Earlier this year I slid out on a snowy road and crashed into a snow bank. Fortunately, I was fine and my car wasn’t damaged.
In this situation, there was a lot to blame. The road was incredibly slippery and conditions were horrid. I also did a lot of things right. I was driving in four wheel drive, using snow tires, and driving very slowly indeed.
But if I were smart, I wouldn’t sit around and blame all these conditions. Instead, I would reflect on what I could do better next time. For one thing, my tires might have been a bit old. I should have gotten new ones. I also could have pulled over and waited for the storm to pass rather than driving on. So, by pivoting to an internal locus thought-process, I have given myself the ability to improve and avoid this same mistake next time.
10. Believing in Conspiracy Theories
People who believe in conspiracies often have a higher external locus of control. They’re compelled to believe that there’s “something out there” making things happen in a certain way.
For example, you might think there’s a conspiracy at your workplace for your boss to promote their friends from their poker club above you.
This may be true. But in many situations, conspiracy theories are nothing more than a fabrication of our minds to try to explain away situations that we don’t like and ascribe blame to someone other than ourselves.
11. Deciding you Can’t Succeed in Exams
If you have decided that you can’t succeed in exams, try to reflect on your reasons. It is often because you have come to the conclusion that there is something that is holding you back that you can’t control.
Examples might be a belief that written exams aren’t your preferred way to be tested, your teacher is impossible to understand, or you dislike the subject.
And so, you stopped studying!
A person with an internal locus of control, however, might try to use YouTube, online courses, school study groups, and textbooks to teach themselves through the adversity.
12. Choosing not to Work on Yourself
There was a long period in my life when I chose not to exercise because I wasn’t getting the results I wanted. In reality, it was because the types of workouts I was doing were wrong and I didn’t put in enough time to get results. This is an example of giving up and blaming other things when you come across hurdles.
13. Having a Fixed Mindset
The concept of fixed vs growth mindset was created by psychologist Carol Dweck. The idea is that people with fixed mindsets don’t believe they can develop their talents over time. They think they’re born a certain way and can’t change it.
People with growth mindsets, on the other hand, believe they can get better over time with consistent effort.
If you’ve got a fixed mindset, you’re more likely to blame outside factors on your situation (i.e. have an external locus of control) and not put in effort to improve yourself.
14. Choosing not to Participate in Public Debate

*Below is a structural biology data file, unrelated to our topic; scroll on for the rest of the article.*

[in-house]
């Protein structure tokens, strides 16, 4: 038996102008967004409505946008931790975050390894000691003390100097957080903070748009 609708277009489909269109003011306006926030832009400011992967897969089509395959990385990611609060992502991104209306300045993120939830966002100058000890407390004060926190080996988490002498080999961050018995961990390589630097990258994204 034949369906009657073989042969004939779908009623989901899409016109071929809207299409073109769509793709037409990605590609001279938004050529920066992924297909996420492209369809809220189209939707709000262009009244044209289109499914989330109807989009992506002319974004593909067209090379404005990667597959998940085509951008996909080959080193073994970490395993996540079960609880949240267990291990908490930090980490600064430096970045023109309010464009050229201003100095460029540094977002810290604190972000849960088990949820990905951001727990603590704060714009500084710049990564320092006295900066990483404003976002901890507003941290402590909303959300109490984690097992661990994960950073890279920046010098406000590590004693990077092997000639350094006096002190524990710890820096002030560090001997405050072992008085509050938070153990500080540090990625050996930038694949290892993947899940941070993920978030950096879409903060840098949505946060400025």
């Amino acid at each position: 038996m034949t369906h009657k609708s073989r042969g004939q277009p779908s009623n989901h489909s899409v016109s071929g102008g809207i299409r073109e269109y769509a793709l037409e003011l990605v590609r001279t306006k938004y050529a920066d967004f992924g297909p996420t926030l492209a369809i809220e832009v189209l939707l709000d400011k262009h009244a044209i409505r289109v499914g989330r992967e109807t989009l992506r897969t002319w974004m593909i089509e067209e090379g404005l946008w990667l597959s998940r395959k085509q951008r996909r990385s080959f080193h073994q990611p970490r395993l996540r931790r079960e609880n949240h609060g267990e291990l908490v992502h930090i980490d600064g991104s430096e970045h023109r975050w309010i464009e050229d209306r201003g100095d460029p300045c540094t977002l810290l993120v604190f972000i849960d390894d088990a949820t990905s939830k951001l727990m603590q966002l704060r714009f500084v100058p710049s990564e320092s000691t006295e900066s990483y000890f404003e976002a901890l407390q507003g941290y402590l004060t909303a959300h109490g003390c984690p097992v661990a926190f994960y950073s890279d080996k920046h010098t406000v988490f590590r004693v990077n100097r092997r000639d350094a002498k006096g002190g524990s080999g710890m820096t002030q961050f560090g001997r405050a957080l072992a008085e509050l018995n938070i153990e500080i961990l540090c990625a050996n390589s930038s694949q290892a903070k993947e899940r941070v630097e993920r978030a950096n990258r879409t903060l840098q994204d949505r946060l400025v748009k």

If you think that you’re unable to make an impact, you’ll often withdraw from public spaces. You will choose not to go to that council meeting to share your opinion about things happening in your local area, you’ll choose not to joining the PTA at your school, and you’ll choose not to try to talk people into supporting your point of view. You’ll just think that what will happen, will happen, so why bother!
15. Choosing not to Vote
If you don’t think that your vote matters, you may choose not to vote in the next government elections. While one vote may not change things, imagine if everyone chose not to vote!
The collective action of people can effect change in a democracy, and people with an internal locus of control will feel as if it’s their responsibility to cast that vote that builds upon that social momentum that can change the future.
16. Avoiding Social Situations
Avoidance behaviors occur when you give up on participating. For example, if you feel as if people never like you, then you’ll stop trying to make friends.
Unfortunately, many adults retreat into anti-social behaviors because they think that the outside world is mean and they will never make friends.
In reality, you might just find that you’ve been trying to hang out with the wrong people and you just need to find your tribe!
If you had an internal locus of control, you’d search for ways to improve your situation: for example, you might choose instead to make friends with people online who share your weird and quirky interests!
17. Not Asking for Help
If you think that everything happens to you and you can’t control it, then you’re probably not going to ask for help. Instead, you’ll sit and sulk about the situation. This usually leads to a cycle where you’re in a negative mindset and not looking for solutions or people who can help you out of your situation.
18. Believing Education is Pointless
If you think you aren’t in control of your fate, then chances are you won’t want to get an education. You’ll think that no matter how much education you obtain, you’ll never get ahead in life. You’ll be constantly blaming someone or something else for holding you down and holding you back.
19. Choosing not to Study
A student who thinks they cannot pass a test will choose not to study for their exam. This becomes a self-fulfilling prophecy because if you don’t study you probably will fail the exam!